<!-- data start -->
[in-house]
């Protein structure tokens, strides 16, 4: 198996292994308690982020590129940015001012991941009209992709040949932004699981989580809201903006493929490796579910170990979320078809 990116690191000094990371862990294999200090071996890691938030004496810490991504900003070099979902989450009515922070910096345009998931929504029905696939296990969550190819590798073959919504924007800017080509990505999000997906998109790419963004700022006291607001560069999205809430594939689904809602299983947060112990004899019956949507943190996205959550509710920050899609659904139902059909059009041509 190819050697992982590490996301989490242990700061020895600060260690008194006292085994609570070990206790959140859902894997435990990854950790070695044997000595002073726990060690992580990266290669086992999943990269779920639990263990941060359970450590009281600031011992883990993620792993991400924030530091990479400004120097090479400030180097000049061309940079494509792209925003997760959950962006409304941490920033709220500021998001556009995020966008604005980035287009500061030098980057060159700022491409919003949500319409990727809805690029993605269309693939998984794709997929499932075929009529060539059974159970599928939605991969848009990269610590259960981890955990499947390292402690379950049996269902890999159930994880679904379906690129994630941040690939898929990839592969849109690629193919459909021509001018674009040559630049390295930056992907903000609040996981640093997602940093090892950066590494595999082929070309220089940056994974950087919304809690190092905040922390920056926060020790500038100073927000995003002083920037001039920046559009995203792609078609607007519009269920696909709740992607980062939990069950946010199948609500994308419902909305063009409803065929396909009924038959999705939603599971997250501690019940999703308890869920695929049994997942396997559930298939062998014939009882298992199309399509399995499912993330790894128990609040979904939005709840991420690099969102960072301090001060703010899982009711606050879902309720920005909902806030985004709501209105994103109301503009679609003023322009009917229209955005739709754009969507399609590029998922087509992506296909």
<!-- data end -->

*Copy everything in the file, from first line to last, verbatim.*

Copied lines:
[in-house]
């Protein structure tokens, strides 16, 4: 198996292994308690982020590129940015001012991941009209992709040949932004699981989580809201903006493929490796579910170990979320078809 990116690191000094990371862990294999200090071996890691938030004496810490991504900003070099979902989450009515922070910096345009998931929504029905696939296990969550190819590798073959919504924007800017080509990505999000997906998109790419963004700022006291607001560069999205809430594939689904809602299983947060112990004899019956949507943190996205959550509710920050899609659904139902059909059009041509 190819050697992982590490996301989490242990700061020895600060260690008194006292085994609570070990206790959140859902894997435990990854950790070695044997000595002073726990060690992580990266290669086992999943990269779920639990263990941060359970450590009281600031011992883990993620792993991400924030530091990479400004120097090479400030180097000049061309940079494509792209925003997760959950962006409304941490920033709220500021998001556009995020966008604005980035287009500061030098980057060159700022491409919003949500319409990727809805690029993605269309693939998984794709997929499932075929009529060539059974159970599928939605991969848009990269610590259960981890955990499947390292402690379950049996269902890999159930994880679904379906690129994630941040690939898929990839592969849109690629193919459909021509001018674009040559630049390295930056992907903000609040996981640093997602940093090892950066590494595999082929070309220089940056994974950087919304809690190092905040922390920056926060020790500038100073927000995003002083920037001039920046559009995203792609078609607007519009269920696909709740992607980062939990069950946010199948609500994308419902909305063009409803065929396909009924038959999705939603599971997250501690019940999703308890869920695929049994997942396997559930298939062998014939009882298992199309399509399995499912993330790894128990609040979904939005709840991420690099969102960072301090001060703010899982009711606050879902309720920005909902806030985004709501209105994103109301503009679609003023322009009917229209955005739709754009969507399609590029998922087509992506296909």